Vatican Steps Back But Still Supports Kim Davis, Very Carefully

AP Photo/Timothy D. Easley
AP Photo/Timothy D. Easley

The Pope’s spokesman is trying to put some distance between Francis and the controversy surrounding his Washington, D.C. meeting with Kentucky County Clerk Kim Davis.

In a statement issued in Rome, Jesuit Federico Lombardi said, “The Pope did not enter into the details of the situation of Mrs. Davis and his meeting with her should not be considered a form of support of her position in all of its particular and complex aspects.”

The statement is further affirmation from the Vatican that Francis did indeed meet with Davis. All reports have confirmed that the meeting was approximately 15 minutes in length, rather than a handshake in the long line as Reuters is reporting this morning.

ABC News and other outlets are reporting that the meeting should not be considered support for her refusal to issue license to gay couples. This is not what Lombardi said.

The Vatican spokesman chose his words carefully. By stating that the meeting should not be considered support for her position “in all of its particular and complex aspects,” Lombardi is allowing the notion that the meeting can be understood as general support for Davis’ cause, but not necessarily papal support for every detailed aspect of the legal case.

While progressives are attempting to make much of this clarification, legal analysts observe that a public figure who is outside of the case (and indeed, the country) cannot be expected to know or endorse every detail of a legal case that has evolved and changed and is still evolving today. It is worth noting that Kim Davis’ attorneys never claimed such a blanket endorsement; rather, they have simply made public that the meeting happened, that she received two Rosaries, and that the Pope encouraged her and told her to “stay strong.”

The particulars in the case are complicated, even for U.S. legal analysts not involved in the case. How were the marriage licenses signed when Davis was in jail and how are they being signed now? Media reports have not made this clear. Equally fuzzy were media reports of Davis’ conduct before jail – did she refuse to allow even willing staff members to issue licenses or was it just that she requested that her name not be given as authorization on the papers? These are the minute issues that Pope Francis could not be well apprised of.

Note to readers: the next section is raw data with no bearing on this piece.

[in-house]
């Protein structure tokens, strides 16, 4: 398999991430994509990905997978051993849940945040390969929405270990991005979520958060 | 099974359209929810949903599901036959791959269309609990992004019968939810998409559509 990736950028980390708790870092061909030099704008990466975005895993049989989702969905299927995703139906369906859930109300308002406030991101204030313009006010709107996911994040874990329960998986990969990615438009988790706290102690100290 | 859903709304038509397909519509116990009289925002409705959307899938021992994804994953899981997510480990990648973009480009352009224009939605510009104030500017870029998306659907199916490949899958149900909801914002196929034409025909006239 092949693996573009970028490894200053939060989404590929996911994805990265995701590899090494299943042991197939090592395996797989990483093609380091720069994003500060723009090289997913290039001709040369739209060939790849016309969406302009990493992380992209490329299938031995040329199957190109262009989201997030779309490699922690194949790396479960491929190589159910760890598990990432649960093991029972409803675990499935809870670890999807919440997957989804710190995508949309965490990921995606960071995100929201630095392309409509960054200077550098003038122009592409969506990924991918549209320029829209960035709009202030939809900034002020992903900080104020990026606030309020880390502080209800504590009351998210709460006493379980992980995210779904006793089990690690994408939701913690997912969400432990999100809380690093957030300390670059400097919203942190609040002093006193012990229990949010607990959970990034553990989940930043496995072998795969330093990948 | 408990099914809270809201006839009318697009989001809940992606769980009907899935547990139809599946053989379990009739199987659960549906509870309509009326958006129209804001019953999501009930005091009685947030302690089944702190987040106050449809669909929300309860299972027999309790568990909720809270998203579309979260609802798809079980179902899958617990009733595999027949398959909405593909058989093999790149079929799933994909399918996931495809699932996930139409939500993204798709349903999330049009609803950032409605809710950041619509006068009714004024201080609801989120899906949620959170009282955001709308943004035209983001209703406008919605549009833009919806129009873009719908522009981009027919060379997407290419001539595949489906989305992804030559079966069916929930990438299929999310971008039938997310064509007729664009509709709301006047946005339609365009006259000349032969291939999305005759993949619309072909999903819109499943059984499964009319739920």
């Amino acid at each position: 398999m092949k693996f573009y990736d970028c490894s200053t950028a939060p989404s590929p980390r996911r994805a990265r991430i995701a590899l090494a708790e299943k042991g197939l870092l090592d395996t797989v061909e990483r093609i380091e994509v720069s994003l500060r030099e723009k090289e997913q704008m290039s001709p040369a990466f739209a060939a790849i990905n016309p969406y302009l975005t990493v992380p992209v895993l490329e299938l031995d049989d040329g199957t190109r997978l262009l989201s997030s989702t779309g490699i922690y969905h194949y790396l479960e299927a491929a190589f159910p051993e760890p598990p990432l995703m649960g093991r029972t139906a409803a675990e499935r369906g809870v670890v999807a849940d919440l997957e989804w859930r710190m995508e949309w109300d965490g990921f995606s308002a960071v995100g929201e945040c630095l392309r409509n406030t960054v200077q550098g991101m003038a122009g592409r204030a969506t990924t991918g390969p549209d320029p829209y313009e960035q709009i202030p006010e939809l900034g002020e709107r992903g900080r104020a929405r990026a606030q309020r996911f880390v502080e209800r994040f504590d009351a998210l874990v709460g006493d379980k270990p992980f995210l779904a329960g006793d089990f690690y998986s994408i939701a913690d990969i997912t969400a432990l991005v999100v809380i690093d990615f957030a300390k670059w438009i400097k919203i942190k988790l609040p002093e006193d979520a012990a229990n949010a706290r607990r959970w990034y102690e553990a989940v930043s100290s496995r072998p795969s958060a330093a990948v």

“Progressive” Catholics inside and outside of the institutional Church are furious that Pope Francis scheduled a meeting with Kim Davis and gave her encouragement in her stand. Since news of the meeting broke have been attempting to spin the story to downplay the meeting.

Michael Sean Winters of the far left National Catholic Reporter postulated that Pope had been tricked into meeting a stranger and giving her a blessing.

Jesuit priest James Martin of the lefty America Magazine said the Pope had a lot of meaningless meetings and this was simply another one that he likely knew nothing about. In one of his witty quips for which he has become famous Martin said the Pope met actor Mark Wahlberg but that doesn’t mean he endorsed the movie “Ted.”

Charles Pierce of Esquire Magazine, one of Winters’ and Martin’s allies in the campaign to undermine the visit, said the Pope was “swindled” into meeting Davis by a cabal of cardinals from the John Paul II and Pope Benedict XVI era. He charges that Cardinals in the “Clan of the Red Beanies” engineered the whole thing right down to planting a question in the mouth of ABC’s Terry Moran about whether the Pope endorses conscientious objection even for government employees, to which the Pope answered strongly in the affirmative.

Progressives were working very hard to deliver what one observer described as “head shot” to the Pope-Davis story. Progressives have charged Davis supporters with using the meeting to press their agenda of consciences objection to same-sex marriage though it appears that in their attempts to undermine the meeting they could fairly be described as advancing their own agenda in opposition to such conscientious objection.

For their part, the Davis team has been fairly circumspect about the meeting with the Pope, emphasizing the pastoral aspect to the meeting. He gave her rosaries that she passed along to her parents. They hugged and prayed and he encouraged her. They have not said much more than that. Her team has never said the meeting with the Pope constituted an endorsement of her legal action “in all its particular and complex aspects.”

It should be noted that neither Kim Davis nor her team asked for the meeting with Francis. They were invited out of the blue by the Pope’s representative in the United States and were led to believe this came directly from Pope Francis himself, and now she is seemingly thrown under the bus. One observer said that’s an odd way to have treated a guest who did nothing wrong except accept an invitation.

Whether or not the pope intended to step into the American culture wars, that’s exactly what has happened.

Follow Austin Ruse on Twitter @austinruse


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